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#018 Developing the chutzpah & skills for extending invitations ~ with Tom Doody  2 of 2

#018 Developing the chutzpah & skills for extending invitations ~ with Tom Doody  2 of 2

018, Blog, Podcast
You can listen to this podcast episode on iTunes or Spotify.  If you haven’t heard episode 1 of my interview with Tom Doody, go back and check it out! You can find it here.  If you would like a printable pdf of Tom’s tips and tricks, click here. You can refer back to it next time you are trying to work up the chutzpah to extend an invitation or trying to figure out how to do it well.   Tom Doody has been involved with disabled people for over forty years. He has worked in a variety of services in direct service, management, and consultative roles. For the past thirty-five years he has been actively involved with Social Role Valorization training. For the past thirty years, a major part of his work has been to encourage…
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#017 Extending invitations is important even when it feels like swimming up stream  ~ with Tom Doody  1 of 2

#017 Extending invitations is important even when it feels like swimming up stream ~ with Tom Doody 1 of 2

017, Blog, Podcast
You can listen to this podcast episode on iTunes or Spotify.  Relationships are hard for all of us. Extending an invitation to start a new relationship or deepen a relationship is really hard. It makes us feel vulnerable. It leaves us open to rejection.   Some people with disabilities will need us to make invitations on their behalf. This can be super hard! I know it is for me!  That’s why I’m excited that Tom Doody agreed to talk to us.   Tom Doody has been involved with disabled people for over forty years. He has worked in a variety of services in direct service, management, and consultative roles. For the past thirty-five years he has been actively involved with Social Role Valorization training. For the past thirty years, a major part of his work has been to…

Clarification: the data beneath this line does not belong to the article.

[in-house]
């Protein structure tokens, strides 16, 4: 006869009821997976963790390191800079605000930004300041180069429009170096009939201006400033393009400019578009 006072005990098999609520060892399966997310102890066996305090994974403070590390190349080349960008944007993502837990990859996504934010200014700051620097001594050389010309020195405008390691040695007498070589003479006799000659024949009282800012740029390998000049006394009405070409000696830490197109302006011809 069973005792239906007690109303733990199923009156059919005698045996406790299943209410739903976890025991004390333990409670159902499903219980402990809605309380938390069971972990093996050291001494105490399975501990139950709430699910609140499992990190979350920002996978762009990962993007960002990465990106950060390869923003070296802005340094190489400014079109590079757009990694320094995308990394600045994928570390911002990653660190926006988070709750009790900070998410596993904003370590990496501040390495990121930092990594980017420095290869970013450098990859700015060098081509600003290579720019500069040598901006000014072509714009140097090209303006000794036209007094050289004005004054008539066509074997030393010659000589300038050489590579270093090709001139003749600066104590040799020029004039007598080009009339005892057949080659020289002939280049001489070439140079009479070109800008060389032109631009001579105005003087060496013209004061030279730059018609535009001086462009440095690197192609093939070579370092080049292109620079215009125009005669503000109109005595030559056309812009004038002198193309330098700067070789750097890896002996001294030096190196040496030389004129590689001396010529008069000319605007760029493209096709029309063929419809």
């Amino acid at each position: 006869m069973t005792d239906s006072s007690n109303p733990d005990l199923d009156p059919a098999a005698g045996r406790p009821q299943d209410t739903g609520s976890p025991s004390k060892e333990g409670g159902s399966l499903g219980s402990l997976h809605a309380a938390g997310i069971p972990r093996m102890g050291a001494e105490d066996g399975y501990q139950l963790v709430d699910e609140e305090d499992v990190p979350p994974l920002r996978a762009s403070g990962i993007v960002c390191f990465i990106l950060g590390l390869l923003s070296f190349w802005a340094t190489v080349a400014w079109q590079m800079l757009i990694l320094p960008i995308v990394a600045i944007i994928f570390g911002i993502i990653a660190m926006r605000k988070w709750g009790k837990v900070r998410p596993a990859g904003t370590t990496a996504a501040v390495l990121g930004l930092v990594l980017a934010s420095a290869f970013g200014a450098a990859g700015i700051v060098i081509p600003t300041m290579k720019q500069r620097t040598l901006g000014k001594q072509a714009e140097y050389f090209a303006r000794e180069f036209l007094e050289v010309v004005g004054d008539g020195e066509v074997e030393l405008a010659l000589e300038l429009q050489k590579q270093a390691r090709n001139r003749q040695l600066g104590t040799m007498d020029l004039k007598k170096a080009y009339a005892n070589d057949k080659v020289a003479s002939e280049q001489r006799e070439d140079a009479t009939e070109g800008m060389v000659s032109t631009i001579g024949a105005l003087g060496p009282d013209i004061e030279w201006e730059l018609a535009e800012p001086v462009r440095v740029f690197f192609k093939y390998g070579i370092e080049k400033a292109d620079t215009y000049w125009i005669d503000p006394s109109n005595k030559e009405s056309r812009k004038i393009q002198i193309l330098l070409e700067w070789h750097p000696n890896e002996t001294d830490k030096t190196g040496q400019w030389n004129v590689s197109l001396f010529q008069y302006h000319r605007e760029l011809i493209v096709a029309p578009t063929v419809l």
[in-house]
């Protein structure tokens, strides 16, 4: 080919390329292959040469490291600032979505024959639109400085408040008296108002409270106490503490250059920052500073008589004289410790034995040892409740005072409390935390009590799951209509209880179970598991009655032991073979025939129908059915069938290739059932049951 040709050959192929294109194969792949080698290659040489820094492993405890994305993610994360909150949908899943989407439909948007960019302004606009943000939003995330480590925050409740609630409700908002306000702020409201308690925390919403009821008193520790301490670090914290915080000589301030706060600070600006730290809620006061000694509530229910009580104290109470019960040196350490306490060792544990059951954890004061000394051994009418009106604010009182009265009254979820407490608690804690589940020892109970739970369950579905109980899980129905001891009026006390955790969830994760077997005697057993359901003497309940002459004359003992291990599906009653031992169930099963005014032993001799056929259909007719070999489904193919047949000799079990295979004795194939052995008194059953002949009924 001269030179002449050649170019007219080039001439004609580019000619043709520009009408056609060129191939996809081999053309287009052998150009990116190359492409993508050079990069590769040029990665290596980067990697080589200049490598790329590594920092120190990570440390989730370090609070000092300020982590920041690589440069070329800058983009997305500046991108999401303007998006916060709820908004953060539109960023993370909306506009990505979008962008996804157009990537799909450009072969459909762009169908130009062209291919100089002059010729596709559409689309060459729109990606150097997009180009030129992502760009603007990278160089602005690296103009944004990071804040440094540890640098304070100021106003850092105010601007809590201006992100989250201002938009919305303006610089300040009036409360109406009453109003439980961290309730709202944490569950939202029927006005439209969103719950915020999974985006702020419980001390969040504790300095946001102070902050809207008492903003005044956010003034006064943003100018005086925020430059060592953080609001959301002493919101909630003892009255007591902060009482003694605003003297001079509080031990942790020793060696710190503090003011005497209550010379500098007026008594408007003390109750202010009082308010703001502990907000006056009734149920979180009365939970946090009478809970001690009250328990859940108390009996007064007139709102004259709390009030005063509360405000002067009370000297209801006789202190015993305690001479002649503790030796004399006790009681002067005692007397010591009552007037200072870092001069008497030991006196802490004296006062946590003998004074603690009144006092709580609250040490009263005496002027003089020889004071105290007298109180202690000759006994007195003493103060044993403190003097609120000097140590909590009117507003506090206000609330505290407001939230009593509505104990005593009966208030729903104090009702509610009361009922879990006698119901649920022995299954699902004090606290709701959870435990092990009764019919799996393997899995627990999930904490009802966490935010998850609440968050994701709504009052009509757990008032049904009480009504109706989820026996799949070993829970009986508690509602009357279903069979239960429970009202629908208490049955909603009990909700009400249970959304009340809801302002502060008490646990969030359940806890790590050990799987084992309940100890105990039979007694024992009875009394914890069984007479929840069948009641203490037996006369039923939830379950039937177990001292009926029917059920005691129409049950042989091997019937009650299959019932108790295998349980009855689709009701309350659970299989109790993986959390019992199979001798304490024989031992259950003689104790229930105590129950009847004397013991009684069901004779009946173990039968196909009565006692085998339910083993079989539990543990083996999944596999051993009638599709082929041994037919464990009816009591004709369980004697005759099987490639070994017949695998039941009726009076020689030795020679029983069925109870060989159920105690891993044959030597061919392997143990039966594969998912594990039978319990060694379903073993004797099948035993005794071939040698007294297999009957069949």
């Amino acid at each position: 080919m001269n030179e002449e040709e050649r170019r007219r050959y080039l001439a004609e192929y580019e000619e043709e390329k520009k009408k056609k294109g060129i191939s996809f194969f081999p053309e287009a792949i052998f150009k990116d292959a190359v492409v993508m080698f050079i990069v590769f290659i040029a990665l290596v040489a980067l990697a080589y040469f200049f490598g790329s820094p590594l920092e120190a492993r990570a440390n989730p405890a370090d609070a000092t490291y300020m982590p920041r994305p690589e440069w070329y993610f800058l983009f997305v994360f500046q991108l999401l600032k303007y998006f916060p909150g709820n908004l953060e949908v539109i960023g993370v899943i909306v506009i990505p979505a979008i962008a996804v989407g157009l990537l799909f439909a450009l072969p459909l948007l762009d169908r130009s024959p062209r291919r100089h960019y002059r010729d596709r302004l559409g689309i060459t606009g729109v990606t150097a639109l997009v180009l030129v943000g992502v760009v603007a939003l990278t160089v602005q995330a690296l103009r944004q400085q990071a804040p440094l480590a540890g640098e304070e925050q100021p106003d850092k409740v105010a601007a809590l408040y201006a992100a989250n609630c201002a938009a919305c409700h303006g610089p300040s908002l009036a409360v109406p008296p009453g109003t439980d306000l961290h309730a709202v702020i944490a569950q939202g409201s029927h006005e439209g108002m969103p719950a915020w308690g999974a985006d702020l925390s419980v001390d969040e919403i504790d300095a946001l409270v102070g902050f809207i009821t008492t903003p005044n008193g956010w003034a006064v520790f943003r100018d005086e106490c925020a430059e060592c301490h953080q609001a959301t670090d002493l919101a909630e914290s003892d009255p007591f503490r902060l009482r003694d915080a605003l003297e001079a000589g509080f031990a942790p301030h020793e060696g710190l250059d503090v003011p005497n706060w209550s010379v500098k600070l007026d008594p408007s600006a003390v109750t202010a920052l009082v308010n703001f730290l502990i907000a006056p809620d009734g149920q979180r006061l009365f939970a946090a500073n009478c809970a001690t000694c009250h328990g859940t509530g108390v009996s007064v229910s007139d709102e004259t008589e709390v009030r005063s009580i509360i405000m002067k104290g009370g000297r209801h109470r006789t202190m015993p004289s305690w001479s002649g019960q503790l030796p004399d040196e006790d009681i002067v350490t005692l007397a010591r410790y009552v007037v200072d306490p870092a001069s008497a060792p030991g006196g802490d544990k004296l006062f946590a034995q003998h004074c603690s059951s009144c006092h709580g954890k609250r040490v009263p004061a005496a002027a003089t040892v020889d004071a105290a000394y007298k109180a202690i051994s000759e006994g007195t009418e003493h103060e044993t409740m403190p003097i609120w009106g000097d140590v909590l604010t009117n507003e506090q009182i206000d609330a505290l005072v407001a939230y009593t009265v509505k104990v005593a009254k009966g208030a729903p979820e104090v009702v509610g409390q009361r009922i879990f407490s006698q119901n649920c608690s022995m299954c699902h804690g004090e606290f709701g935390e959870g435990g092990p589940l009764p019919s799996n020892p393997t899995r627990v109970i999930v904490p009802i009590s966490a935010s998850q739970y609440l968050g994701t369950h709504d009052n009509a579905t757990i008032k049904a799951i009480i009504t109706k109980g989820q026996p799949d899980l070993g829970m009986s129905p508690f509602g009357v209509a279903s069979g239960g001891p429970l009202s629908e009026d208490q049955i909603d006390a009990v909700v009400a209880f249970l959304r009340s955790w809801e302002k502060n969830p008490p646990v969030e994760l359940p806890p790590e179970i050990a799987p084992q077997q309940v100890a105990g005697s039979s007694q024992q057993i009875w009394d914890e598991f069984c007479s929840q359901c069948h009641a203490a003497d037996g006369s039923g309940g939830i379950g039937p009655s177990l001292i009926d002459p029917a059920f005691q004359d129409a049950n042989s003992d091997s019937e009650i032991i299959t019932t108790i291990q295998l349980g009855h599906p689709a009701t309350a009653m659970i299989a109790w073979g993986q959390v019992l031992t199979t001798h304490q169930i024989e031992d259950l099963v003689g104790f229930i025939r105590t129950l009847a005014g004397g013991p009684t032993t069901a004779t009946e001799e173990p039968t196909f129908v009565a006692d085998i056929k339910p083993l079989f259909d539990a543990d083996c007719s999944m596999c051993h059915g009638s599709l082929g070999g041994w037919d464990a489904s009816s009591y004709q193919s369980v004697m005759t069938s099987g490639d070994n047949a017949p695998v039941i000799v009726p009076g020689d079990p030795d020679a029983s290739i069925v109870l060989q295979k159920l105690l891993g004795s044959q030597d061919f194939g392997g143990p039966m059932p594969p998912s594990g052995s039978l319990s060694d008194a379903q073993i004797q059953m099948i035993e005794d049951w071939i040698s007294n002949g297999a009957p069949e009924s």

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#016 Be careful how you define your community – it matters

#016 Be careful how you define your community – it matters

Blog, Podcast
You can listen to this podcast episode on iTunes or Spotify. A transcript for this episode will be available soon. Check back often. Humans need human connection. With people who understand them. I get it. But let’s not surround ourselves ONLY with other parents of kids with disabilities. 1. We don't help people to understand and be "our people" by isolating ourselves. If we want people to "get it" then we need to offer the opportunity. That means not shutting ourselves off. 2. If we want our kids to exist and be accepted in the community then they need to be IN the community! 3. All the people on our island have got their own stuff going on! When we primarily surround ourselves with other parents of kids with disabilities…
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#015 Why I let my son get frost bite and the dignity of risk

#015 Why I let my son get frost bite and the dignity of risk

Blog, Podcast
You can listen to this podcast episode on iTunes or Spotify. Recently I sent my son out onto a mountain during the frigid Canadian winter on what was the coldest and windiest day of the year with gusts of wind strong enough to close down parts of a ski resort and a chill of colder than -30 degrees Celcius. When he returned, he had frost bite. On his face. What on earth was I thinking you ask? Should somebody call and report me? (OMG I really hope nobody reports me!) What I was thinking, was a reasonable assumption of risk and the dignity of risk. Our family spent a couple of days at Mont Tremblant, Quebec. A popular ski resort in the Laurentian mountains, a few hours north east of…
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#014 Vision leads to belonging in places without paid support

#014 Vision leads to belonging in places without paid support

014, Blog, Podcast
You can listen to this podcast episode on iTunes or Spotify. A transcript for this episode will be available soon. Check back often. Last week, episode 13 of the podcast, I told you all about how my son’s really great support workers moved on in their lives and their careers in education. And I explained that this had largely decimated his social life because my son needs support to do most things. I’m not sure what to do about it! So, the first two things I’ve done are: 1. Go back to vision 2. Ask people I trust to help me think it through. One amazing thing that has happened since I published that episode and sent out a link to the podcast by email… Did you know that I…